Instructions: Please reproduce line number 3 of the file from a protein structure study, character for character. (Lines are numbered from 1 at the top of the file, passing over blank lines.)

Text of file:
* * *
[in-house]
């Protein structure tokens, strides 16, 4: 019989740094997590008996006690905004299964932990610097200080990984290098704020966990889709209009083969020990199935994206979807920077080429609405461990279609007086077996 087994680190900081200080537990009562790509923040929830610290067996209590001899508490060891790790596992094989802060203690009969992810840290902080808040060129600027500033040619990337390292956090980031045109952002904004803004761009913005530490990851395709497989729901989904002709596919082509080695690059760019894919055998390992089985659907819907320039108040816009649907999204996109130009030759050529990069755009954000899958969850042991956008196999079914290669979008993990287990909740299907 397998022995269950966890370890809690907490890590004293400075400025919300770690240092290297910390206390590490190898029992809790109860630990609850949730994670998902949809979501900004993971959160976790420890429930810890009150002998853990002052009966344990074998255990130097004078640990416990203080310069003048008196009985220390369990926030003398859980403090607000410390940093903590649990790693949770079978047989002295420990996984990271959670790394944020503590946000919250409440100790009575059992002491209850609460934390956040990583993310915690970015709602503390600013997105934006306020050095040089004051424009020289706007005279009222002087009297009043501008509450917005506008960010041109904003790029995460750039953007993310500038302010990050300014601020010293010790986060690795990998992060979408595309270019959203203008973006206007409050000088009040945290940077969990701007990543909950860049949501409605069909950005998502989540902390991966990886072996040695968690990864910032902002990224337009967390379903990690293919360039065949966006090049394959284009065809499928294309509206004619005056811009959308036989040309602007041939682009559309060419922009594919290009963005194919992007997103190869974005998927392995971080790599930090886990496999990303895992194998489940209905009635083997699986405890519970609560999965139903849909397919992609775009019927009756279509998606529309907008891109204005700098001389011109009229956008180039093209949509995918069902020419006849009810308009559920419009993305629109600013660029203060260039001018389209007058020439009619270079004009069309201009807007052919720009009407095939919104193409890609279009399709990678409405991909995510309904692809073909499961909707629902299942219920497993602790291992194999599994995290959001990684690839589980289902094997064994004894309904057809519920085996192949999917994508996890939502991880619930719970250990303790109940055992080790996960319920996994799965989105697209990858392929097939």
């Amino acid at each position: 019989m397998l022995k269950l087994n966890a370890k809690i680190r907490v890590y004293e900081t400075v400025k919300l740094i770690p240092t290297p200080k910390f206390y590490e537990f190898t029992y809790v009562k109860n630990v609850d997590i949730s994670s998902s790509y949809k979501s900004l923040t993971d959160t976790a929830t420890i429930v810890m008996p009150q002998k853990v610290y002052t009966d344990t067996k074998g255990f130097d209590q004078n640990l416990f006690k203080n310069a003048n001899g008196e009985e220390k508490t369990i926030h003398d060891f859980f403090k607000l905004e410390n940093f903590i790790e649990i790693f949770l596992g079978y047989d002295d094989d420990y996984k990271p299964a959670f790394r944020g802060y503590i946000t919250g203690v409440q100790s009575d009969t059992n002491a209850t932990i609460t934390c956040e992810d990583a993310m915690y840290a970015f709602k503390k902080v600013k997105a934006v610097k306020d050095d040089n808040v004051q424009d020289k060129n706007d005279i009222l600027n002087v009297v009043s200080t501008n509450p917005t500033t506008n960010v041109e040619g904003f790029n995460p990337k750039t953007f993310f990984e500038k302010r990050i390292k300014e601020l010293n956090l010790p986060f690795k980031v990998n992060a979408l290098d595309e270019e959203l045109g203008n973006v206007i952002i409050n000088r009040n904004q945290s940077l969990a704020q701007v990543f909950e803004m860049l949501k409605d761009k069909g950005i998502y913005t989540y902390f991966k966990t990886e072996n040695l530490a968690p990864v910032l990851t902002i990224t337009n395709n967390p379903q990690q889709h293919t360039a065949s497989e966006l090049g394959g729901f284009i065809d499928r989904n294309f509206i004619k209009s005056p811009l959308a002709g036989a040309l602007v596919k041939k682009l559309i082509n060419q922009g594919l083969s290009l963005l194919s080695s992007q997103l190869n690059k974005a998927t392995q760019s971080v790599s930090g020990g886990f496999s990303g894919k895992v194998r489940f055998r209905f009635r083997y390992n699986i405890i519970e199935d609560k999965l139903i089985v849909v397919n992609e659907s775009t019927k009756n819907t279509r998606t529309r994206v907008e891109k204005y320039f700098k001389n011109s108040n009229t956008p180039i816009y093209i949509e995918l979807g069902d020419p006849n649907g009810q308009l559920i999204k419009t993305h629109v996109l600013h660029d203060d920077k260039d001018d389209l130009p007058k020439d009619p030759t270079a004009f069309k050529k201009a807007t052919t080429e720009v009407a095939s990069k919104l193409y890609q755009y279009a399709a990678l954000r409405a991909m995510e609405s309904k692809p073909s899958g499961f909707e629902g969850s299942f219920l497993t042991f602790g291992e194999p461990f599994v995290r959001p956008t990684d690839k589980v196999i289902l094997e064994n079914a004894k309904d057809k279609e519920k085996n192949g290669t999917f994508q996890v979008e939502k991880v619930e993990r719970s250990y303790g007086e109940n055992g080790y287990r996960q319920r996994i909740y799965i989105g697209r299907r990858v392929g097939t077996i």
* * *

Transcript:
């Amino acid at each position: 019989m397998l022995k269950l087994n966890a370890k809690i680190r907490v890590y004293e900081t400075v400025k919300l740094i770690p240092t290297p200080k910390f206390y590490e537990f190898t029992y809790v009562k109860n630990v609850d997590i949730s994670s998902s790509y949809k979501s900004l923040t993971d959160t976790a929830t420890i429930v810890m008996p009150q002998k853990v610290y002052t009966d344990t067996k074998g255990f130097d209590q004078n640990l416990f006690k203080n310069a003048n001899g008196e009985e220390k508490t369990i926030h003398d060891f859980f403090k607000l905004e410390n940093f903590i790790e649990i790693f949770l596992g079978y047989d002295d094989d420990y996984k990271p299964a959670f790394r944020g802060y503590i946000t919250g203690v409440q100790s009575d009969t059992n002491a209850t932990i609460t934390c956040e992810d990583a993310m915690y840290a970015f709602k503390k902080v600013k997105a934006v610097k306020d050095d040089n808040v004051q424009d020289k060129n706007d005279i009222l600027n002087v009297v009043s200080t501008n509450p917005t500033t506008n960010v041109e040619g904003f790029n995460p990337k750039t953007f993310f990984e500038k302010r990050i390292k300014e601020l010293n956090l010790p986060f690795k980031v990998n992060a979408l290098d595309e270019e959203l045109g203008n973006v206007i952002i409050n000088r009040n904004q945290s940077l969990a704020q701007v990543f909950e803004m860049l949501k409605d761009k069909g950005i998502y913005t989540y902390f991966k966990t990886e072996n040695l530490a968690p990864v910032l990851t902002i990224t337009n395709n967390p379903q990690q889709h293919t360039a065949s497989e966006l090049g394959g729901f284009i065809d499928r989904n294309f509206i004619k209009s005056p811009l959308a002709g036989a040309l602007v596919k041939k682009l559309i082509n060419q922009g594919l083969s290009l963005l194919s080695s992007q997103l190869n690059k974005a998927t392995q760019s971080v790599s930090g020990g886990f496999s990303g894919k895992v194998r489940f055998r209905f009635r083997y390992n699986i405890i519970e199935d609560k999965l139903i089985v849909v397919n992609e659907s775009t019927k009756n819907t279509r998606t529309r994206v907008e891109k204005y320039f700098k001389n011109s108040n009229t956008p180039i816009y093209i949509e995918l979807g069902d020419p006849n649907g009810q308009l559920i999204k419009t993305h629109v996109l600013h660029d203060d920077k260039d001018d389209l130009p007058k020439d009619p030759t270079a004009f069309k050529k201009a807007t052919t080429e720009v009407a095939s990069k919104l193409y890609q755009y279009a399709a990678l954000r409405a991909m995510e609405s309904k692809p073909s899958g499961f909707e629902g969850s299942f219920l497993t042991f602790g291992e194999p461990f599994v995290r959001p956008t990684d690839k589980v196999i289902l094997e064994n079914a004894k309904d057809k279609e519920k085996n192949g290669t999917f994508q996890v979008e939502k991880v619930e993990r719970s250990y303790g007086e109940n055992g080790y287990r996960q319920r996994i909740y799965i989105g697209r299907r990858v392929g097939t077996i």